Where is all this water coming from?
Rain falls, snow melts, it soaks into the ground. Much of this moisture is pulled deeper by gravity, well below the frost line. The frost line is a depth beneath the ground that never freezes. Here in Minnesota, that can be as deep as 54 inches. If seepage is moving below the frost line, you may have water problems year round. In spring and summer when the frost is thawed and rain storms occur, the problem could be much worse.
As the ground water is pulled deeper, it moves sideways, following the slope of underground terrain. As the top soil absorbs rainfall, the underground layers of soil become even more saturated, forcing water along the paths of least resistance, called capillary veins. Capillary veins are underground streams of seeping water. When these veins get near a building, water seeps into the surrounding area that was dug up during its construction. The area is shaped like a bowl, and its soil is more loosely packed than the undisturbed clay-laden soil just a few feet from the home. This soil cannot percolate the ground water away fast enough, allowing immense quantities of water to press against each below grade wall of the building.
As the water level rises, the weight of the water builds pressure. This is called hydrostatic pressure. Hydrostatic pressure forces water to the paths of least resistance. When the water has nowhere else to go, it will probe weak points in a building. Window wells, settlement cracks and weakened mortar are all weak spots.
Meanwhile, even deeper water may go beneath the footing and get under the basement floor. Many floors are supported by a base of sand or gravel called a vapor barrier. These materials absorb water very quickly. The water under the floor rises, trying to reach the level of the saturated soil around the building. This rising water creates powerful hydrostatic pressure from below. As we know, water will attack the point of least resistance. In the case of water below the floor, this is the cove. The cove is where the foundation wall meets the basement floor. Since these are two separate pieces fit together, the small gap in the cove is water's point of entry into your basement.
If the floor seam is sealed, the slab and wall are made into one piece, forcing water to probe for new weak spots. This is when floor cracks, thought to be settlement cracks, are caused by upward hydrostatic pressure. In older homes, where the concrete is much thinner and older, the pressure will actually heave the concrete, exposing the vapor barrier beneath.
Can I Fix the Problem Myself?
Sometimes. Before calling in professionals and having expensive, messy work done on your home, there is a short list of things you can try on your own.
Check Gutters and Downspouts - A clogged gutter will keep water from flowing to downspouts, and will cause it to pool and saturate an area. Downspouts are designed to carry water away from your foundation. If they are disconnected or damaged, water will pool there was well.
Exterior Grading - If the grade around your home slopes toward the building, water will flow that way. You can do your own landscaping to create a slope in the opposite direction, away from your home, so surface water is encouraged to flow away from your home instead.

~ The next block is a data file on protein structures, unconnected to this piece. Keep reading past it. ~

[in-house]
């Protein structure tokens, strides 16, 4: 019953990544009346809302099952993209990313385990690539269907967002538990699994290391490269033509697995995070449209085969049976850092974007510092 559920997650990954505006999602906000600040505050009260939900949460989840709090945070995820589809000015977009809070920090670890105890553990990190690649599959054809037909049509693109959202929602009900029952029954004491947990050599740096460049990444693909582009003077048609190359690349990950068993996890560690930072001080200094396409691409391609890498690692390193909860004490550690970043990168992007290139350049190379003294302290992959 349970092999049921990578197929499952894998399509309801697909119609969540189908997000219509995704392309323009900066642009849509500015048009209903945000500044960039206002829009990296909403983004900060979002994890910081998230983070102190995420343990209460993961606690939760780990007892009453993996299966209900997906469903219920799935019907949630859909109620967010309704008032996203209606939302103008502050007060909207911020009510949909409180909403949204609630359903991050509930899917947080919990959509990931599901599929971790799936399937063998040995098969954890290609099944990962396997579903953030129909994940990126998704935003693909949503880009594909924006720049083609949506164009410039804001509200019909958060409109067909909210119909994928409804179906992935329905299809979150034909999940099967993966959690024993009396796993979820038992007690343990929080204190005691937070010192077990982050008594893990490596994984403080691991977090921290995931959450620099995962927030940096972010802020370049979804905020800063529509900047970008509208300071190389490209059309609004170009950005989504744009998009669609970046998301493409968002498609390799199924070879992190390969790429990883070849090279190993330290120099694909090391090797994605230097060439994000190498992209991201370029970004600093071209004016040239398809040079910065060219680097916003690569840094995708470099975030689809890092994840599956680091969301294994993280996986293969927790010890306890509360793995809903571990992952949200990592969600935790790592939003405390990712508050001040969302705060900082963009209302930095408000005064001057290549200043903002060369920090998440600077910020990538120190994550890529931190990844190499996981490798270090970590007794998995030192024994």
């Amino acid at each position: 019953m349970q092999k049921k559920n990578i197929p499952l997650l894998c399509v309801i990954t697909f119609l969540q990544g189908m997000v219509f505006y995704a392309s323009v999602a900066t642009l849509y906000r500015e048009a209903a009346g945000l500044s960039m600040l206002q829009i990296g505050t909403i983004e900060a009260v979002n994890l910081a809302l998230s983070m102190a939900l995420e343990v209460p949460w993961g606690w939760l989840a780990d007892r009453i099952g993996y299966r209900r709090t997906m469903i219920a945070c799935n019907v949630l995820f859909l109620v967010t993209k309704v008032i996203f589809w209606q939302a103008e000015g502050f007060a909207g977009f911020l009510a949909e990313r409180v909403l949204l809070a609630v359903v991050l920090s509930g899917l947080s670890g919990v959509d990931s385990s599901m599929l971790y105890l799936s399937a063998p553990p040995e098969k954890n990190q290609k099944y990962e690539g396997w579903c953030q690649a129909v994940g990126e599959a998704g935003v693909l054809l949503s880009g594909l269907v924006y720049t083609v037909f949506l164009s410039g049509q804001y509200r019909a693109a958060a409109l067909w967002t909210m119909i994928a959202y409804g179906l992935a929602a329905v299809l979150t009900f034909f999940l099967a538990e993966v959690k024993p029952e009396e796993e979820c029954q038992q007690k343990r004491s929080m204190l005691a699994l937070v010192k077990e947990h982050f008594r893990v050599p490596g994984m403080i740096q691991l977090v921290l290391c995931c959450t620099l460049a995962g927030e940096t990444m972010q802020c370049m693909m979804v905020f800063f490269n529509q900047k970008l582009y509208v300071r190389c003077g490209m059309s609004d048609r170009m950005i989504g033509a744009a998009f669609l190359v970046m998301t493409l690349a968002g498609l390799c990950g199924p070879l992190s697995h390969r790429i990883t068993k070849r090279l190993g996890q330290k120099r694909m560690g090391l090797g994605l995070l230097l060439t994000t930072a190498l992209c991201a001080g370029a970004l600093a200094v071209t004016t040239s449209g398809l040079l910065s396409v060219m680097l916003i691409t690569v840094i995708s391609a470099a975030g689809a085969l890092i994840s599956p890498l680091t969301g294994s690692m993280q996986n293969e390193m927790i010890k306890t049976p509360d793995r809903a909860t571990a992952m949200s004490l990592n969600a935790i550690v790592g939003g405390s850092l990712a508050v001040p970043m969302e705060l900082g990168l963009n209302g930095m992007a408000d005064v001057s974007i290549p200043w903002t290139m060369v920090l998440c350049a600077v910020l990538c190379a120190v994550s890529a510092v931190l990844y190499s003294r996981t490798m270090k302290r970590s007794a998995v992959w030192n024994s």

Clean Floor Drains - Sometimes moisture will appear in the middle of the room, rather than at the perimeter. Is it possible there is a natural spring under your basement floor? It's possible. What's more likely is your floor drain is clogged.
What Should I NOT do?
Before you have your water problem fixed, please, for your own sake, DO NOT...
Paint or Redecorate - Paint will not stop the flow of water. It will blister and break. Any redecorating will have to be done again after the problem is fixed.
Install Framing and Drywall - Insulation, wood and sheet rock will all rot and have to be replaced.
Furnish a Bedroom - It is unhealthy to live in a dark and damp climate. The reasons above also apply. Also, bugs.
The 4 Stages of Water Penetration
1. Damp smell, mold and mildew, discoloration of walls and foundation, blistering paint.
2. Wet walls, water appears in cove area, and a combination of first stage signs.
3. Water on the floor or walls, cove area seeping water, damaging appliances, furniture and paneling. Insects appear.
4. Mud and heavy water come in, holes in the walls, replace foundation materials.
Infestation - Wet surfaces, especially wood, are softened by chronic dampness and are an invitation to wood boring insects, which compromise the structural quality of your home.
Your Health - Mold spores and Bacteria cultures form on wet and rotting surfaces. The elderly, the allergic, and those with weakened immune systems are especially vulnerable to a variety of illnesses.
Dry, Comfortable Living Space - This is one third, or even half of your home. Your basement can be a nice place to live.
Damaged Appliances - Water heaters, furnaces, washers and dryers - none of these items deal well with damp conditions.
Home Value - Resale value is adversely affected by a wet basement. Even water stains, musty odors, and mildew will turn off potential buyers. A seller may be held liable for undisclosed defects long after the home has sold. Financing and inspection organizations like the FHA (Federal Housing Authority) may stop the sale process until the problem is fixed.
Structural Problems - Water seeping through soil crevices creates pressure against walls and up from beneath floors. It is gradual, even imperceptible, but eventually concrete floors, footings, and walls can crack and sheer. Damage radiates upward to above ground sections of the home. Mortar joints open, window casings snap, and brick breaks. Without taking action, repairs for this type of damage can be truly overwhelming. It is better to take care of the problem now, rather than later.